Rights of Indigenous Peoples Supported by the United Nations General Assembly!

Canada, along with three other countries (Australia, New Zealand and the United States) were the only countries to vote AGAINST this UN Declaration! See the Canadian explanation below ...

AFN Press Release ... 

AFN National Chief Applauds Today's Passage of the UN Declaration on the Rights of Indigenous Peoples - Recognizing 30 Years of Work in the Making

OTTAWA, Sept. 13 - The National Chief of the Assembly of First Nations called today an important day for Indigenous people around the world, including First Nations in Canada.

"While the Declaration is not perfect, it is a step toward setting minimum standards for the survival, dignity and well-being of Indigenous people everywhere. It's a day to celebrate.

"This recognition was a long time coming," National Chief Phil Fontaine said. "The Declaration recognizes our collective histories, traditions, cultures, languages, and spirituality. It is an important international instrument that supports the activities and efforts of Indigenous peoples to have their rights fully recognized, respected and implemented by state governments."

However, the National Chief said he is gravely concerned that the Government of Canada chose to vote against the UN Declaration and, in effect, opposes fundamental human rights protections for Indigenous peoples. Canada lobbied hard to convince other countries to not support the Declaration. It is the first time Canada voted against an international human rights instrument. Despite Canada's efforts, many countries decided to vote in favour of the United Nations Declaration.

"The Assembly of First Nations and other representatives of Indigenous peoples in Canada offered to work with the government to address the concerns it had and to come to a solution, but that offer was refused," National Chief Phil Fontaine said. "Canada prides itself as a protector of human rights. It is a member of the UN Human Rights Council, yet it is disappointing today to see this government vote against recognizing the basic rights of Canada's First Peoples. This is a stain on the country's international reputation."

First Nations Chiefs and First Nations representatives invested an enormous amount of work into the Declaration over the last 30 years.

The Assembly of First Nations is the national organization representing First Nations citizens in Canada.

For further information: Nancy Pine, Communications Advisor, Office of the National Chief, (613) 241-6789, ext 243, cell (613) 298-6382, npine@afn.ca;. Josee Bellemare, Bilingual Communications Officer, (613) 241-6789, ext. 336, cell (613) 327-6331, jbellemare@afn.ca;. Bryan Hendry, A/Director of Communications, (613) 241-6789, ext. 229, cell (613) 293-6106, bhendry@afn.ca.


Rights of Indigenous Peoples Supported by the United Nations General Assembly!
Regional A.F.N. of Treaties 6, 7, 8 (Alberta)

United Nations, New York – September 13, 2007

Today the UN General Assembly passed the UN Declaration on the Rights of Indigenous Peoples, a declaration that sets the minimal standards of rights for Indigenous peoples around the world, including First Nations of Canada. This Declaration which was passed last year by the Human Rights Council has been in the works for nearly a quarter of a century; our own champion that has been working on the document every step of the way is Dr. Wilton Littlechild, IPC as one of its authors and advocate was on hand personally to see its adoption.

“I feel so overjoyed with the decision that the United Nations has taken today”, stated Willie. “I was excited when it was passed by the Human Rights Council last year and to finally have it recognized at the General Assembly of the UN level is beyond words!”

The UN Declaration on the Rights of Indigenous Peoples proclaims Indigenous Peoples have the right to the full enjoyment of all human rights and fundamental freedoms as recognized in the Charter of the United Nations, the Universal Declaration of Human Rights and international human rights law. It also proclaims among other rights that Indigenous peoples are free and equal to all other peoples and have the right to be free from any kind of discrimination. These are very important for the Indigenous Peoples who did not all have these recognized rights.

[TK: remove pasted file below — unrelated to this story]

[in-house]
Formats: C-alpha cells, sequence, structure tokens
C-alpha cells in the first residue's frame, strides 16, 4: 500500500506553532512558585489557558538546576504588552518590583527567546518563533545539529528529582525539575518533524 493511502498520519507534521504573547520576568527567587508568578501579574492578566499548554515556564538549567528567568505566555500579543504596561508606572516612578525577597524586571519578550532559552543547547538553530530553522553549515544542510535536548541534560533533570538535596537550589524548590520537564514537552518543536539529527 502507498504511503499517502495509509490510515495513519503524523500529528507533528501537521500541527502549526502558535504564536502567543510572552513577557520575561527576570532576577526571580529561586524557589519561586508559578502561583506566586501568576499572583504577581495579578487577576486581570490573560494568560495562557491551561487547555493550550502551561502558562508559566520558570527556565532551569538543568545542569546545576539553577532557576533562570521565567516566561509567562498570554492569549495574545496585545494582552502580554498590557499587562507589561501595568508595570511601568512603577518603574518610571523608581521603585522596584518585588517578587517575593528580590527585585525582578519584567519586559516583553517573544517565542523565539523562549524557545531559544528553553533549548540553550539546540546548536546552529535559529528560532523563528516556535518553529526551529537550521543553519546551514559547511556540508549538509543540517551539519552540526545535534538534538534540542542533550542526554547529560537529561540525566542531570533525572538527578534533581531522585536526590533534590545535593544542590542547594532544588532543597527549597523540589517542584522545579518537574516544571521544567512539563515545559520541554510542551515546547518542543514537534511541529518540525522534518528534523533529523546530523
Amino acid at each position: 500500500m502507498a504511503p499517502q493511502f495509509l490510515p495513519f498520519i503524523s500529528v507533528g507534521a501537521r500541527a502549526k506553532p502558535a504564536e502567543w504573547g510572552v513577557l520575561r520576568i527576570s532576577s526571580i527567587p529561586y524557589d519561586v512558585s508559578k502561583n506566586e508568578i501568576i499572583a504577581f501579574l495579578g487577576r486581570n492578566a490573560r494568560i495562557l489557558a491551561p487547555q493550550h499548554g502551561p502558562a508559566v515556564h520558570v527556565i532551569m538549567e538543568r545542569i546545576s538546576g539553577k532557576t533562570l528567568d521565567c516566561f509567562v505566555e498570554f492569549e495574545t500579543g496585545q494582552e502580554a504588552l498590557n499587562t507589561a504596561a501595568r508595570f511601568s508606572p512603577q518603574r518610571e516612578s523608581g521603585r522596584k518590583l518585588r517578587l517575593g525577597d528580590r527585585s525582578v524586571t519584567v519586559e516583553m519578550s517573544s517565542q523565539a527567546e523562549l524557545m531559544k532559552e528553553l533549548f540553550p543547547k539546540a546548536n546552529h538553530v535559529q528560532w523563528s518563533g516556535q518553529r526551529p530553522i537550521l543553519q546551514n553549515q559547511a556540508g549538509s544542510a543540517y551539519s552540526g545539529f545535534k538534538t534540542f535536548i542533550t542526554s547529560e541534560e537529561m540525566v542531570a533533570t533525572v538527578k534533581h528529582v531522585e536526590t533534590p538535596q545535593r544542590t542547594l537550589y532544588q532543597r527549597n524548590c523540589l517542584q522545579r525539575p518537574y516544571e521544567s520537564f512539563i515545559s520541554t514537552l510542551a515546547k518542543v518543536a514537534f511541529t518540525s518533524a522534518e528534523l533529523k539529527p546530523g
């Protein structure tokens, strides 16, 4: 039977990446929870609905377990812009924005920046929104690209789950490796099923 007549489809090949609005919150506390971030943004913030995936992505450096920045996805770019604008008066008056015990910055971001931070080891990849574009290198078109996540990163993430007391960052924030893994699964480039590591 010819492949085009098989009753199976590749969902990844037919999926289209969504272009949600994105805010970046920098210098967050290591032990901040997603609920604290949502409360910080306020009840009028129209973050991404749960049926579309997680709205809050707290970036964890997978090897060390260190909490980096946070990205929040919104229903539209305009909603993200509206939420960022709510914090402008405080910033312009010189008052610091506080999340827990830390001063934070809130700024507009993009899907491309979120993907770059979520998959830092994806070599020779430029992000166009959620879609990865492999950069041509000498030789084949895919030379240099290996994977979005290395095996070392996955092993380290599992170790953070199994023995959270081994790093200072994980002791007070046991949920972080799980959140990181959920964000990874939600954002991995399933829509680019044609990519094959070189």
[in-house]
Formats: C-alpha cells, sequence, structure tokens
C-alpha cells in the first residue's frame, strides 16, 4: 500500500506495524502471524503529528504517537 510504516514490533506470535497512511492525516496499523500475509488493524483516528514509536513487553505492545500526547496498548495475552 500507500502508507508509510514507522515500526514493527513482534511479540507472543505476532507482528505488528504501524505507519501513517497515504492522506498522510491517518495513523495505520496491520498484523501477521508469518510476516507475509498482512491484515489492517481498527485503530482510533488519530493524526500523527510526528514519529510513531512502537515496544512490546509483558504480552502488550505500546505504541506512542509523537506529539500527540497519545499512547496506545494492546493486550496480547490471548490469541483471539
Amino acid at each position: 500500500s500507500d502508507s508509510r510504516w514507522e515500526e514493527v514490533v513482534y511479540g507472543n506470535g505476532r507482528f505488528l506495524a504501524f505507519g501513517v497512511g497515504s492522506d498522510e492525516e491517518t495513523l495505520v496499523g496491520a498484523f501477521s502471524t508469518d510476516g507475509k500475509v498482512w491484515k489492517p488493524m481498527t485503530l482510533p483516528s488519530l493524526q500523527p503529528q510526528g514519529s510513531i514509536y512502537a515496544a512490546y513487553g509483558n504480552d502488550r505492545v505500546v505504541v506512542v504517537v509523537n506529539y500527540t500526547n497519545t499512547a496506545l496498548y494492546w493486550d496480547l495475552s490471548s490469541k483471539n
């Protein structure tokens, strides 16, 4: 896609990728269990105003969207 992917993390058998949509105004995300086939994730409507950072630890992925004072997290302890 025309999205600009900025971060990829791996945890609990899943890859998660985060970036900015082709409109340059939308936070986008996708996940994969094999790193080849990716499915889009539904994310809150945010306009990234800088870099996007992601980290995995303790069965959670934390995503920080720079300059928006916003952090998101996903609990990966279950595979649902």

“The impact of this Declaration will be tremendously positive for our peoples” according to the Regional Chief, “there is no need to fear a Declaration that brings our people to a level of equality with other nationalities, its an international framework which we can build better and more positive relationships - it will be a win-win situation for all peoples of the world”.

The Regional A.F.N. of Treaties 6, 7, 8 (Alberta) is the political advocacy organization representing forty-eight First Nations in the three Treaty territories. Regional Chief Littlechild represents the Chiefs at the national and international levels.


For More Information Contact:

Bobbi Herrera, CEO
Regional A.F.N. of Treaties 6, 7, 8 (Alberta)
780 585-2570 (office)
780 360-9026 (cell)


Harper Government Fails Canada with UN Vote
September 13, 2007

OTTAWA - The Harper government has failed Canada's Aboriginal peoples and embarrassed Canada internationally by voting against the UN Declaration on the Rights of Indigenous Peoples, Liberal Opposition Leader Stéphane Dion and Liberal Critic for Aboriginal Affairs Anita Neville said today.

"By opposing this Declaration the Conservative government has signaled to Aboriginal Canadians that their rights aren't worth defending," said Mr. Dion. "The government has also dramatically weakened the leadership role Canada has long enjoyed in the global human rights movement."

Today in the United Nations General Assembly, Canada was one of only four countries to vote against the non-binding UN Declaration which focuses on Indigenous peoples' collective rights, including land rights, essential to their survival, well-being and way of life.

The Declaration passed by a vote of 143 to four. Voting with Canada were the United States, Australia and New Zealand. Eleven countries abstained, including the Russian Federation and Columbia.

For over two decades Canada played an important role in the development of the UN Declaration, including the drafting of the document's current text. The Declaration as it now stands is the result of extensive negotiations between member states and Indigenous peoples from around the world.

Canada's role in this cooperative international effort ended shortly after the Conservatives took office in 2006, when the Harper government withdrew its support.